Once we arrived in Paris we met our city guide, loaded the bus and set off on a three hour city tour. We saw sights all over the city. Big ones like the Eiffel Tower and the Louvre and little ones like the old Texas Embassy (France was the only country to recognize the state of Texas as it's own country when it separated from Mexico). The tour stopped us at a great place to get pictures of the Eiffel Tower before dropping us off at our hotel.
The beginning of Avenue des Champs-Élysées
The end of Avenue des Champs-Élysées
Most of the Auburn graduates/soon-to-be graduates
Despite all of the rumors one hears, there really are numerous American inspired
French things and things from France that have inspired American things
The torch that was originally on the Statue of Liberty that America gifted back to France.
It now sits on top of the tunnel where Princess Diana died.
L'Hôtel national des Invalides
Originally designed to care for war veterans, it now houses Musée de l'Armée,
First glimpse at Cathédrale Notre Dame de Paris
Something that inspired the top of the US Capitol Building :)
After checking into the hotel we had time to change before going to the restaurant for the welcome dinner. The restaurant's name was Chartier. The dinner was the most interesting on the trip. It started out with an appetizer that was boiled egg, a spicy white sauce and tomato. But the main course was baked chicken with french fries, followed by a fruit custard. After dinner we made a quick stop into a wine store to pick up drinks before heading out on our River Sienne. The river tour gave us glimpses of other historic places.
My side of the table!
Melissa, Grant, Trevor, Myself
War Eagle Paris!
The National Assembly: home to the French lower house of Parliament
Jefferson sat across the river from this building and
the top of it inspire the top of his house: Monticello
Mary Anges and Myself on the River Cruise
Myself and Carlyn
So the boat was a tad awkward for us to get the whole group in the shot
and this is my best picture.
The next morning, we woke up and started our individual groups sight-seeing. We started out early and headed to Avenue des Champs-Élysées. We stopped in the expensive shop row for Carlyn to see the Louis Vuitton store before going underneath Place Charles de Gualle to see the Arc de Triumphe. Place Charles de Gualle was originally known as Place de l'Étoile or "Place of the Star." It is still referred to by some as this name as it is the meeting point of 12 major avenues in Paris. Because the circle is always busy, pedestrians are not allowed to cross it to get to the Arc de Triumphe. Our guide informed us of the law in this one Place; that incoming traffic has the right of way and that traffic inside of the Place has to stop to let those coming in enter safely. According to him, it is the only circle in the world with this rule. So we made our way to the Arc de Triumphe.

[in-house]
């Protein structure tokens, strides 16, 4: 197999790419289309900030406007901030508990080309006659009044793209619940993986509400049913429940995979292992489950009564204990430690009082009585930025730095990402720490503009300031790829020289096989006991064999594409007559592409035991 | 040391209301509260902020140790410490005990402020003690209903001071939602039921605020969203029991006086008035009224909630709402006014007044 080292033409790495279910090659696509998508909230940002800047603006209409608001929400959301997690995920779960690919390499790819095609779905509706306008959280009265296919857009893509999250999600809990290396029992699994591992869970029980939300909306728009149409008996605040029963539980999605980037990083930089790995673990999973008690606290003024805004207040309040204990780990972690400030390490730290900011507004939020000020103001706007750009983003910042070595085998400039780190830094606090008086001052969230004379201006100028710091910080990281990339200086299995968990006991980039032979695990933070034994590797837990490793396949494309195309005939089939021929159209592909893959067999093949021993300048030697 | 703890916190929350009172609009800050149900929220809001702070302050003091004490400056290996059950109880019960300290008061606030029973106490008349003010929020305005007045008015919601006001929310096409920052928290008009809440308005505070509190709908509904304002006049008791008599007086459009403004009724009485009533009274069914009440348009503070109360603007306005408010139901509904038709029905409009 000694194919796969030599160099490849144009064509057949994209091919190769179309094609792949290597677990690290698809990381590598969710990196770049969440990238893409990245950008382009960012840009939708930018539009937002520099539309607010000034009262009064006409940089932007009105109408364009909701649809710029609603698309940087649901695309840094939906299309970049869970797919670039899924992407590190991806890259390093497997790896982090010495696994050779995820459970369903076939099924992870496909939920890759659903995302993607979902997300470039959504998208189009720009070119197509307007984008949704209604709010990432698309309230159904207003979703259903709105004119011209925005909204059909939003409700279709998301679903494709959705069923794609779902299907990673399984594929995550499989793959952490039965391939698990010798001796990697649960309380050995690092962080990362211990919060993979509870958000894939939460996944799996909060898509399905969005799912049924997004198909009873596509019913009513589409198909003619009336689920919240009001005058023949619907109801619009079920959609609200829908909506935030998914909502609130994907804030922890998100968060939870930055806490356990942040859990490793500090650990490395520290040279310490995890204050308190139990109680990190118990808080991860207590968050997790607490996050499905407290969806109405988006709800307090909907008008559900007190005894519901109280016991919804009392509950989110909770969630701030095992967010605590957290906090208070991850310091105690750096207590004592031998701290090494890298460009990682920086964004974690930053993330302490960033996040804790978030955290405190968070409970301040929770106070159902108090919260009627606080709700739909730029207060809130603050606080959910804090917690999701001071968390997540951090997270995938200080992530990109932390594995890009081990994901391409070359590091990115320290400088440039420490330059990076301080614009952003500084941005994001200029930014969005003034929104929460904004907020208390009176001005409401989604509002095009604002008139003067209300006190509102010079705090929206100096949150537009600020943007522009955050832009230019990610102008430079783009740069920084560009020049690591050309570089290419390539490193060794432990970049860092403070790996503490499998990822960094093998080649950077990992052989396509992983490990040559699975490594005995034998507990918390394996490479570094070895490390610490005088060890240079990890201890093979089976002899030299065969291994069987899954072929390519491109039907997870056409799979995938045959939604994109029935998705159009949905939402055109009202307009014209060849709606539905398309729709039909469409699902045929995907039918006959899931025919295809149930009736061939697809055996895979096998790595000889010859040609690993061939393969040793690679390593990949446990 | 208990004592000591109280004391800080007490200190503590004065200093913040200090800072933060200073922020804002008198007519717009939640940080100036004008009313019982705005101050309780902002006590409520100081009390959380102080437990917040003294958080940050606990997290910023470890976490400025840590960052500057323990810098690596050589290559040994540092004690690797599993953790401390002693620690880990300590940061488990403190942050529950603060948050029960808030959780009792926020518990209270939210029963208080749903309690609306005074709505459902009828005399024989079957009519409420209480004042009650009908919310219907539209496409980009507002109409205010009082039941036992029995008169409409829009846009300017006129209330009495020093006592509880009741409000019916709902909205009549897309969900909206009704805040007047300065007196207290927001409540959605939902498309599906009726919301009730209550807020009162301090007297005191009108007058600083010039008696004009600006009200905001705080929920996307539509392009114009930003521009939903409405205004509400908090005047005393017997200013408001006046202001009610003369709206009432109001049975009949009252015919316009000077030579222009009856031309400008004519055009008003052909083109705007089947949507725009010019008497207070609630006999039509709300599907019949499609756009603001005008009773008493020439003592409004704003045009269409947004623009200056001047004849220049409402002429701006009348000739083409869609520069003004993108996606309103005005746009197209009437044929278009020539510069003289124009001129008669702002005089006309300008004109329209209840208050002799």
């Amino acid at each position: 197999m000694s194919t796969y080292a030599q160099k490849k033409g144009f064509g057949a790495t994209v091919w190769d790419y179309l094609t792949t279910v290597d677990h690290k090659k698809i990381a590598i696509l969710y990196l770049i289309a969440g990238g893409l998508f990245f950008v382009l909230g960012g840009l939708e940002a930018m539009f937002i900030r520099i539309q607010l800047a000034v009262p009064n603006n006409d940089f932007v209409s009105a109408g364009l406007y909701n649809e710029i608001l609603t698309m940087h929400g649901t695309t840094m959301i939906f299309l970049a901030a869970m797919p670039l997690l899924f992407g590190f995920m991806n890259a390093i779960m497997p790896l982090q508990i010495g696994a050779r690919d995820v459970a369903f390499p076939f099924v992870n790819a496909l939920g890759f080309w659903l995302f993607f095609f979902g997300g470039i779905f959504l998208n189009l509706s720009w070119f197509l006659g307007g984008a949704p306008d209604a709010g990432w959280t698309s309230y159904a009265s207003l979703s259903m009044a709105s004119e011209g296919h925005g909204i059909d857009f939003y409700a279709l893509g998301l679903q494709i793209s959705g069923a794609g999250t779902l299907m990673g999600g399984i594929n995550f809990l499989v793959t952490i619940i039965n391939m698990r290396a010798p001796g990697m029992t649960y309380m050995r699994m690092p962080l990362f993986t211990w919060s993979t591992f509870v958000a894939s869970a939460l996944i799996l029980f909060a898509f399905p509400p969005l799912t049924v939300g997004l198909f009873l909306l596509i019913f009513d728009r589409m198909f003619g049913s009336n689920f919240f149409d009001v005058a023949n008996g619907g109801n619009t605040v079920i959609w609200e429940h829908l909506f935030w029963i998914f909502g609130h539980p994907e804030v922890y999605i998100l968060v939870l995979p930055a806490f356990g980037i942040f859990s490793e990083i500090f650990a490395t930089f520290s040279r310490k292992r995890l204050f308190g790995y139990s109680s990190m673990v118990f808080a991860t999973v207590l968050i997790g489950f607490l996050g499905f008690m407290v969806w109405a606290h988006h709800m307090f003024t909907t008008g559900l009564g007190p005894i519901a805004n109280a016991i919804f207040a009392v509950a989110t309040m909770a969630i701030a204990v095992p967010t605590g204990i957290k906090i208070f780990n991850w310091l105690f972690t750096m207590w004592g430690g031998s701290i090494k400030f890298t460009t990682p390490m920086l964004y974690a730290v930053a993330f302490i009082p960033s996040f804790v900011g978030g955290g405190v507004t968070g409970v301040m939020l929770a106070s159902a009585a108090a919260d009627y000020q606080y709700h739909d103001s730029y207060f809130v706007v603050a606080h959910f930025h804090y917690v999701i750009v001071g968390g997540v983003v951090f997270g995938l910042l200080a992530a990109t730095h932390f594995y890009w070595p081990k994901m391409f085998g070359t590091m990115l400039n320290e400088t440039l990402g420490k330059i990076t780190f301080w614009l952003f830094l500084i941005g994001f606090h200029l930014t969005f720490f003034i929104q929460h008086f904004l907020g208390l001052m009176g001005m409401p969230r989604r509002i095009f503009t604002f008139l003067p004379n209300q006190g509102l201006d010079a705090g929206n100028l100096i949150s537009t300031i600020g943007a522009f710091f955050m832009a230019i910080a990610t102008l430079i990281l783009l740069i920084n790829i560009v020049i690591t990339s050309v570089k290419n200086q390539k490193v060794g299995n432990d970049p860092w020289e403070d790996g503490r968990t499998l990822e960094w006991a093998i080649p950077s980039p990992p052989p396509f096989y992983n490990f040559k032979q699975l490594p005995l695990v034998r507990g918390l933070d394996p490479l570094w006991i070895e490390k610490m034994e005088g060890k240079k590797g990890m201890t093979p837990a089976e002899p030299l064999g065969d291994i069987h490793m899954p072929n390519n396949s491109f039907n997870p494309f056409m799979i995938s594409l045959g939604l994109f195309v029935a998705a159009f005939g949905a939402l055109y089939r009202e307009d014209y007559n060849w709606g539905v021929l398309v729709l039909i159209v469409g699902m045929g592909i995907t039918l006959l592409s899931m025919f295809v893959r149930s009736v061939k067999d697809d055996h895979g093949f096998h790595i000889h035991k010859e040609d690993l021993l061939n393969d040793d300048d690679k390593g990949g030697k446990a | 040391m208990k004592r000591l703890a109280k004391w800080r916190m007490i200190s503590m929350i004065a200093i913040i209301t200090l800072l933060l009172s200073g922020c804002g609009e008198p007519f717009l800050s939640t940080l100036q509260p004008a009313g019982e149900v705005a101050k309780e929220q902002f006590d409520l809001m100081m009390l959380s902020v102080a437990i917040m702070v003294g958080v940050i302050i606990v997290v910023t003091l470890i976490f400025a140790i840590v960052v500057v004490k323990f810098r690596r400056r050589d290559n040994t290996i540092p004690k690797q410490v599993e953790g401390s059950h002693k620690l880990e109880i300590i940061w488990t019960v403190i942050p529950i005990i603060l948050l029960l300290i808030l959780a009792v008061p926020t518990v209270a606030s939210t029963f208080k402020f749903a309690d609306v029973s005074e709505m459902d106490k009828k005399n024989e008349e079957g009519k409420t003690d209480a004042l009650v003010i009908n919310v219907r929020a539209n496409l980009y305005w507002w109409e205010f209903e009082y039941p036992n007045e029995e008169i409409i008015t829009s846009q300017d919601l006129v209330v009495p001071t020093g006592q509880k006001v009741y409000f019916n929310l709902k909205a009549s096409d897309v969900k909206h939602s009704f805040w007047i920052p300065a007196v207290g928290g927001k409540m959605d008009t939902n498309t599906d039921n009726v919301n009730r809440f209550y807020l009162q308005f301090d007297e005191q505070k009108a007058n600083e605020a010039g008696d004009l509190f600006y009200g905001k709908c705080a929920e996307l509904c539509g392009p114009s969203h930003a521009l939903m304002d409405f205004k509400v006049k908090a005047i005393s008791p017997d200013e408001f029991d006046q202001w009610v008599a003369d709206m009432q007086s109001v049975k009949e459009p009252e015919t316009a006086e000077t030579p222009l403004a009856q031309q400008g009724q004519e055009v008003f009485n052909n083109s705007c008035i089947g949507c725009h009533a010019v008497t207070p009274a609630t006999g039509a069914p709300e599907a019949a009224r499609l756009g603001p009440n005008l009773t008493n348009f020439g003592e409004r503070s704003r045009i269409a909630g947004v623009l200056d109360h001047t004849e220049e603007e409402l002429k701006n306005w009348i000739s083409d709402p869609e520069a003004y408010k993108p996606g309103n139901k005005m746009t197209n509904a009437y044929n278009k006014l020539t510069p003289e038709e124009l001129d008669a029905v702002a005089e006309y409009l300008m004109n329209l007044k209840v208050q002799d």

Across the Place Charles de Gualle
Coming up from the tunnel, literally underneath the Arc
On one side is the list of Napoleon's generals and on the other side are the battles they fought
The Arc houses France's Tomb of the Unknown Soldier
Codi planning out the direction to go next and how to get there!
The next stop happened to be the Louvre. The Mussée de Louvre was originally Palais du Louvre, home to the royal family until 1672 when Louis XIV chose to move the family to the Palace of Versailles. After the royal family, the Louvre housed the Académie des Inscriptions et Belles Lettres. During the French Revolution, the National Assembly voted to turn the Louvre into a museum.
A Panoramic shot from my camera
In the shot is Mary Agnes, Codi, and Matt
The girls outside the Louvre!
(Poor Matt didn't get into any.)
A video of the outside; I was standing pretty much in the center of the U-shaped building
Me and Mona! She's much smaller in person! I was about 10ish feet away.
Everything, even the ceilings were ornate!
France's crown jewels
Venus de Milo!
The girls in the Louvre!
The next stop on our list of things to do in Paris was to see Cathédrale Notre Dame de Paris. It was amazing! To see it up close! Btw...the gargoyles still serve their purpose: to funnel water off the roof and into the street below. We found that out as it was raining steadily when we got there.
Right as you walk in!